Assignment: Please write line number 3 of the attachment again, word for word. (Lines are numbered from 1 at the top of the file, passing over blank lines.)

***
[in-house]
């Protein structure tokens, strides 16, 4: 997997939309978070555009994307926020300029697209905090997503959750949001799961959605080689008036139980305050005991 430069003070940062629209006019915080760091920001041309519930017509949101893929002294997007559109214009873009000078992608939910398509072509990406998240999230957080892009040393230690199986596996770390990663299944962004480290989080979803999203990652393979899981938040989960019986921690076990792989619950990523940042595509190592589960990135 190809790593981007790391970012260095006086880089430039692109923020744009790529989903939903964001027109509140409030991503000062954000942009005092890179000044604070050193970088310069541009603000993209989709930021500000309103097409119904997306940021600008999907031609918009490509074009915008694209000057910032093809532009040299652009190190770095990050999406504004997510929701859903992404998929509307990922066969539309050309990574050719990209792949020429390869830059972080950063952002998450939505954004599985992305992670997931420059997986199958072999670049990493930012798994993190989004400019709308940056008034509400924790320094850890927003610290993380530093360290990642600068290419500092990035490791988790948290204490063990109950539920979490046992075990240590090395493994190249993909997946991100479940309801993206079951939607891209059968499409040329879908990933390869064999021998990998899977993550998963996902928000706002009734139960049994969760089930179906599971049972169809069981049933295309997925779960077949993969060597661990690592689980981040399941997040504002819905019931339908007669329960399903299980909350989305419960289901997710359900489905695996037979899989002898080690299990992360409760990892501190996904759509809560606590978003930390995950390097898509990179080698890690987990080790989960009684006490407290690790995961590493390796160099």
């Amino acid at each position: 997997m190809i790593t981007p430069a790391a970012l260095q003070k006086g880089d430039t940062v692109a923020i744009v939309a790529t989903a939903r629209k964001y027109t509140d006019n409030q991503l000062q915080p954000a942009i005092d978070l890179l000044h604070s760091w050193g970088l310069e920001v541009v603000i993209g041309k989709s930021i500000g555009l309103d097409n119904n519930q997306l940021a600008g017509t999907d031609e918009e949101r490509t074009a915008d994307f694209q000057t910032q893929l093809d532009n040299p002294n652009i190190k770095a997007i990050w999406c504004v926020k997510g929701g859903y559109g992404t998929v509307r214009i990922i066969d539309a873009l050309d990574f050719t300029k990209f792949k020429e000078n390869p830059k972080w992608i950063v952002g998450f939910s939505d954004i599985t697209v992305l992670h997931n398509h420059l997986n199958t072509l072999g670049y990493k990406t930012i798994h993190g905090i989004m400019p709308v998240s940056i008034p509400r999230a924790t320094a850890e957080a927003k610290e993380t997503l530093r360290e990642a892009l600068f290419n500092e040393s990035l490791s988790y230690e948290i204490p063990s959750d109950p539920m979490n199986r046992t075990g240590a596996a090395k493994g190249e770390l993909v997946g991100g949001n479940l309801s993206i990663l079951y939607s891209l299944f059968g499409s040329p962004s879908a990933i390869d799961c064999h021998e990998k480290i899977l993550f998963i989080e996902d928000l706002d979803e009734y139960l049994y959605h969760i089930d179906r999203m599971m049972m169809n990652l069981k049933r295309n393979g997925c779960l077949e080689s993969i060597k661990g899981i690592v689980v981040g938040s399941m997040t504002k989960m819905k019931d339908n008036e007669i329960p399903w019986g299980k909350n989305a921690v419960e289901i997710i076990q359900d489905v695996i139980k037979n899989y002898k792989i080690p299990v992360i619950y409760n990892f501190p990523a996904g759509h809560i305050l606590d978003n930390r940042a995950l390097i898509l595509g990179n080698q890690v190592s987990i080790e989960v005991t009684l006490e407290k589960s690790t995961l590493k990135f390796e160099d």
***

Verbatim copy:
């Amino acid at each position: 997997m190809i790593t981007p430069a790391a970012l260095q003070k006086g880089d430039t940062v692109a923020i744009v939309a790529t989903a939903r629209k964001y027109t509140d006019n409030q991503l000062q915080p954000a942009i005092d978070l890179l000044h604070s760091w050193g970088l310069e920001v541009v603000i993209g041309k989709s930021i500000g555009l309103d097409n119904n519930q997306l940021a600008g017509t999907d031609e918009e949101r490509t074009a915008d994307f694209q000057t910032q893929l093809d532009n040299p002294n652009i190190k770095a997007i990050w999406c504004v926020k997510g929701g859903y559109g992404t998929v509307r214009i990922i066969d539309a873009l050309d990574f050719t300029k990209f792949k020429e000078n390869p830059k972080w992608i950063v952002g998450f939910s939505d954004i599985t697209v992305l992670h997931n398509h420059l997986n199958t072509l072999g670049y990493k990406t930012i798994h993190g905090i989004m400019p709308v998240s940056i008034p509400r999230a924790t320094a850890e957080a927003k610290e993380t997503l530093r360290e990642a892009l600068f290419n500092e040393s990035l490791s988790y230690e948290i204490p063990s959750d109950p539920m979490n199986r046992t075990g240590a596996a090395k493994g190249e770390l993909v997946g991100g949001n479940l309801s993206i990663l079951y939607s891209l299944f059968g499409s040329p962004s879908a990933i390869d799961c064999h021998e990998k480290i899977l993550f998963i989080e996902d928000l706002d979803e009734y139960l049994y959605h969760i089930d179906r999203m599971m049972m169809n990652l069981k049933r295309n393979g997925c779960l077949e080689s993969i060597k661990g899981i690592v689980v981040g938040s399941m997040t504002k989960m819905k019931d339908n008036e007669i329960p399903w019986g299980k909350n989305a921690v419960e289901i997710i076990q359900d489905v695996i139980k037979n899989y002898k792989i080690p299990v992360i619950y409760n990892f501190p990523a996904g759509h809560i305050l606590d978003n930390r940042a995950l390097i898509l595509g990179n080698q890690v190592s987990i080790e989960v005991t009684l006490e407290k589960s690790t995961l590493k990135f390796e160099d």